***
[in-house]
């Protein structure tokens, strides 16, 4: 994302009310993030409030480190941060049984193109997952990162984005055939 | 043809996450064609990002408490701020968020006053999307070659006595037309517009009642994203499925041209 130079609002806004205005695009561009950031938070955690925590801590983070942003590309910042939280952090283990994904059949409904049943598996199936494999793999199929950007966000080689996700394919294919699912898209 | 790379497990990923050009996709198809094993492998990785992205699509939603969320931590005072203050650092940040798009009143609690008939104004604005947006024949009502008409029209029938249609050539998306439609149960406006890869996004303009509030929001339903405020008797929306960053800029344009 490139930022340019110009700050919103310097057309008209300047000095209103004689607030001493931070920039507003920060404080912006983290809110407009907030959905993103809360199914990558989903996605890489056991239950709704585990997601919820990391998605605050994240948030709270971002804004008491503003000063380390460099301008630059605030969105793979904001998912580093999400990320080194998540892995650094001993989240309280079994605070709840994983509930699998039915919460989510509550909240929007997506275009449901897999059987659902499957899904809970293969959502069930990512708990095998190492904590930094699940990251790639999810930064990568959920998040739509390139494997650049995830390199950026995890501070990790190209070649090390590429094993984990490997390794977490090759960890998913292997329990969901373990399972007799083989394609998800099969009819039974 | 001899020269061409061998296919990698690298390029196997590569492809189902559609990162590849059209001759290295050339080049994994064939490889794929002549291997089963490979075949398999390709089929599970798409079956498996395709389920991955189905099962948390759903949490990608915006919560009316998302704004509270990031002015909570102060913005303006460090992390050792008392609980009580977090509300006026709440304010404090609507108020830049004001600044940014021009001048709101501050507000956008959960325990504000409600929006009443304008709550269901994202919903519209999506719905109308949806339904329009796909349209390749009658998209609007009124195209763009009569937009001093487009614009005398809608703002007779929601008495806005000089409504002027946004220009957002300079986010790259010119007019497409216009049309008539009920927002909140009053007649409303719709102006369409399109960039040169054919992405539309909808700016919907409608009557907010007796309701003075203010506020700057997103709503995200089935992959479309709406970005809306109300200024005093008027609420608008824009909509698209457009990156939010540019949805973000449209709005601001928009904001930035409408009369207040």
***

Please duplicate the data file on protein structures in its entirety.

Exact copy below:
[in-house]
């Protein structure tokens, strides 16, 4: 994302009310993030409030480190941060049984193109997952990162984005055939 | 043809996450064609990002408490701020968020006053999307070659006595037309517009009642994203499925041209 130079609002806004205005695009561009950031938070955690925590801590983070942003590309910042939280952090283990994904059949409904049943598996199936494999793999199929950007966000080689996700394919294919699912898209 | 790379497990990923050009996709198809094993492998990785992205699509939603969320931590005072203050650092940040798009009143609690008939104004604005947006024949009502008409029209029938249609050539998306439609149960406006890869996004303009509030929001339903405020008797929306960053800029344009 490139930022340019110009700050919103310097057309008209300047000095209103004689607030001493931070920039507003920060404080912006983290809110407009907030959905993103809360199914990558989903996605890489056991239950709704585990997601919820990391998605605050994240948030709270971002804004008491503003000063380390460099301008630059605030969105793979904001998912580093999400990320080194998540892995650094001993989240309280079994605070709840994983509930699998039915919460989510509550909240929007997506275009449901897999059987659902499957899904809970293969959502069930990512708990095998190492904590930094699940990251790639999810930064990568959920998040739509390139494997650049995830390199950026995890501070990790190209070649090390590429094993984990490997390794977490090759960890998913292997329990969901373990399972007799083989394609998800099969009819039974 | 001899020269061409061998296919990698690298390029196997590569492809189902559609990162590849059209001759290295050339080049994994064939490889794929002549291997089963490979075949398999390709089929599970798409079956498996395709389920991955189905099962948390759903949490990608915006919560009316998302704004509270990031002015909570102060913005303006460090992390050792008392609980009580977090509300006026709440304010404090609507108020830049004001600044940014021009001048709101501050507000956008959960325990504000409600929006009443304008709550269901994202919903519209999506719905109308949806339904329009796909349209390749009658998209609007009124195209763009009569937009001093487009614009005398809608703002007779929601008495806005000089409504002027946004220009957002300079986010790259010119007019497409216009049309008539009920927002909140009053007649409303719709102006369409399109960039040169054919992405539309909808700016919907409608009557907010007796309701003075203010506020700057997103709503995200089935992959479309709406970005809306109300200024005093008027609420608008824009909509698209457009990156939010540019949805973000449209709005601001928009904001930035409408009369207040």